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Hear Res. 1993 May;67(1-2):166-78.

Effects of phase duration on detection of electrical stimulation of the human cochlea.

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Kresge Hearing Research Institute, University of Michigan Medical Center, Ann Arbor 48109-0506.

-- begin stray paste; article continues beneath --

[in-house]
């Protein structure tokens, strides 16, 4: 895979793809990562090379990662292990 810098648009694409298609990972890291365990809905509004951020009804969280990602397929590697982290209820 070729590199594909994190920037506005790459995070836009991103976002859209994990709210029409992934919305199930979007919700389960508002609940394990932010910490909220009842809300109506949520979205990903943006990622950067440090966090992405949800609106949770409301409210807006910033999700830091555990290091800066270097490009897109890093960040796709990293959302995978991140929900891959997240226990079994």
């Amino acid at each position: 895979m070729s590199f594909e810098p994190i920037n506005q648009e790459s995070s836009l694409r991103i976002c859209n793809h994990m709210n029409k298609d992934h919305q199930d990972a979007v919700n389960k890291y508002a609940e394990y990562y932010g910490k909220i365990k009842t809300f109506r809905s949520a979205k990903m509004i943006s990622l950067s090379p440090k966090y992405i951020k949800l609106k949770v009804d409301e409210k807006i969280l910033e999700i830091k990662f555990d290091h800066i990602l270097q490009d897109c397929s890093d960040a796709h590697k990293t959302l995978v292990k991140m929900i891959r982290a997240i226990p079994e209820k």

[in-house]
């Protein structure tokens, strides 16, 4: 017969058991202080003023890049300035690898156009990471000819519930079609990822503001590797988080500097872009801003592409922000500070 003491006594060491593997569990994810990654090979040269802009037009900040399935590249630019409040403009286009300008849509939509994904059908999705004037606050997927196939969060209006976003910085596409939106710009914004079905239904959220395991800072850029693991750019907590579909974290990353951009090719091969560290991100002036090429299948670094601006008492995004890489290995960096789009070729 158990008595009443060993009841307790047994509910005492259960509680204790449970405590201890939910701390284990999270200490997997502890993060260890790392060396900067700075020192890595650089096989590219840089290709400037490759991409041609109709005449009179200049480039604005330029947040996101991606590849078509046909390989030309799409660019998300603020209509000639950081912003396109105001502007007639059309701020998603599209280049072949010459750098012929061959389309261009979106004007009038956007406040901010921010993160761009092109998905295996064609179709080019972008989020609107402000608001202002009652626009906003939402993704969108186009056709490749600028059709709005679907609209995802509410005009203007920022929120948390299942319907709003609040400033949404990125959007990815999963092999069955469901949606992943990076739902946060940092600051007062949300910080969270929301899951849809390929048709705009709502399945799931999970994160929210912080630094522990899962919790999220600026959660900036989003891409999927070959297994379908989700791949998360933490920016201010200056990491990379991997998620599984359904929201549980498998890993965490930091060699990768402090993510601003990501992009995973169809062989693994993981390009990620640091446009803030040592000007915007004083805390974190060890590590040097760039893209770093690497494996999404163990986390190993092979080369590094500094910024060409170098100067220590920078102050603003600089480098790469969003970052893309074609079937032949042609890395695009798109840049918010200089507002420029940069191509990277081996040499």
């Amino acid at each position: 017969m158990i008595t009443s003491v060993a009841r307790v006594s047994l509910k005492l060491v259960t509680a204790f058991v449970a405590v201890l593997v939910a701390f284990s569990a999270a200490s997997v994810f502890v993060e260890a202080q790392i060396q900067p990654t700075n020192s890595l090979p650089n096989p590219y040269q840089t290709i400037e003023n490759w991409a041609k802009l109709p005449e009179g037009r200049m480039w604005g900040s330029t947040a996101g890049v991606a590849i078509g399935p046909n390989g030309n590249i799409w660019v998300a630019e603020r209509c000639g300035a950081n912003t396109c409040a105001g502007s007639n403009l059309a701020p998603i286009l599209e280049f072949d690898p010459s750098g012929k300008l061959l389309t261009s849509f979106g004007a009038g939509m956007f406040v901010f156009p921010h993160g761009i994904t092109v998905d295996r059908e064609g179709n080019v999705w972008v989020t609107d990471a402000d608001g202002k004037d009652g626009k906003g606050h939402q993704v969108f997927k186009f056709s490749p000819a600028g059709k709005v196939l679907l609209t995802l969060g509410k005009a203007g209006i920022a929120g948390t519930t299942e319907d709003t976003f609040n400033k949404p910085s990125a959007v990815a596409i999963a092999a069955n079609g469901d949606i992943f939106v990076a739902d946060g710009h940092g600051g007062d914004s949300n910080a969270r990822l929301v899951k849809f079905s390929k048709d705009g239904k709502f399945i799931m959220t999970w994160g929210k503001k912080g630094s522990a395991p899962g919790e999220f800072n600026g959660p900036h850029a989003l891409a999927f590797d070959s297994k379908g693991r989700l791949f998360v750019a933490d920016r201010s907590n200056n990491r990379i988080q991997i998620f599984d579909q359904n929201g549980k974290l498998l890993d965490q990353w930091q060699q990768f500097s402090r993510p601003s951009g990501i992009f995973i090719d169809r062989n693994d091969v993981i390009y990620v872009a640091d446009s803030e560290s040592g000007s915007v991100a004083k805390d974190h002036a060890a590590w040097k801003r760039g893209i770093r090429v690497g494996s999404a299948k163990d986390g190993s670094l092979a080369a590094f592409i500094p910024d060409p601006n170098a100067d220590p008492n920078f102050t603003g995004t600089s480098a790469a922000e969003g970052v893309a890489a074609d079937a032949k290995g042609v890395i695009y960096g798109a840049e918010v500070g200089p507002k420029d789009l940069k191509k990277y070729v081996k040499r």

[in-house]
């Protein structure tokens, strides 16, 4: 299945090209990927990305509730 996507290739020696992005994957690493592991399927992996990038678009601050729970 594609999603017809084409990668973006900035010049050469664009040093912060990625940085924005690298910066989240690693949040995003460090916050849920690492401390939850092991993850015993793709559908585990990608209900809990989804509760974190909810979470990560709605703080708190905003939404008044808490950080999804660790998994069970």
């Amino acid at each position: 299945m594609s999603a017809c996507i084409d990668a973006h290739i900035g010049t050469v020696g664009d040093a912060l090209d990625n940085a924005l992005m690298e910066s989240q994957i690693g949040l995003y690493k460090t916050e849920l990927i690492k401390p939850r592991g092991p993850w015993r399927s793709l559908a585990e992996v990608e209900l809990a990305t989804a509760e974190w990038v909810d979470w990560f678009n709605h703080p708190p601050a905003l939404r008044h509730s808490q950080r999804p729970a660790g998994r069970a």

Detection thresholds for biphasic symmetric pulses were measured in fourteen human subjects implanted with the Cochlear Corporation Nucleus 22 Implant. The effects of phase duration on thresholds were studied using single pulses, and 500 ms pulse trains at 100 pps. Psychophysical detection thresholds decreased as a function of phase duration with a change in slope at approximately 0.5 ms/phase. Mean single-pulse and pulse-train slopes were -3.60 and -4.25 dB/doubling of phase duration for pulse durations of less than about 0.5 ms/phase. For pulse durations greater than 0.5 ms/phase, mean slopes were -5.71 and -7.54 dB/doubling for single pulses and pulse trains, respectively. Thresholds for pulse trains decreased as a function of stimulus duration for durations up to at least 300 ms, with the rate of decrease being dependent on the phase duration of the pulse. Effects of stimulus duration were greater for longer phase duration signals. We hypothesize that the longer phase duration pulses activate multiple spikes in a single fiber and/or more effective patterns of spikes across fibers, which may explain why slopes of psychophysical threshold functions are steeper than those of functions for single auditory nerve fibers for longer duration pulses. Thresholds were compared to respective speech perception scores (CID sentences) since thresholds for long phase duration signals have been shown previously to be correlated with nerve survival patterns, and nerve survival patterns may affect speech perception. Correlation coefficients ranged from -0.59 to -0.81, depending on stimulus parameters and subject selection.

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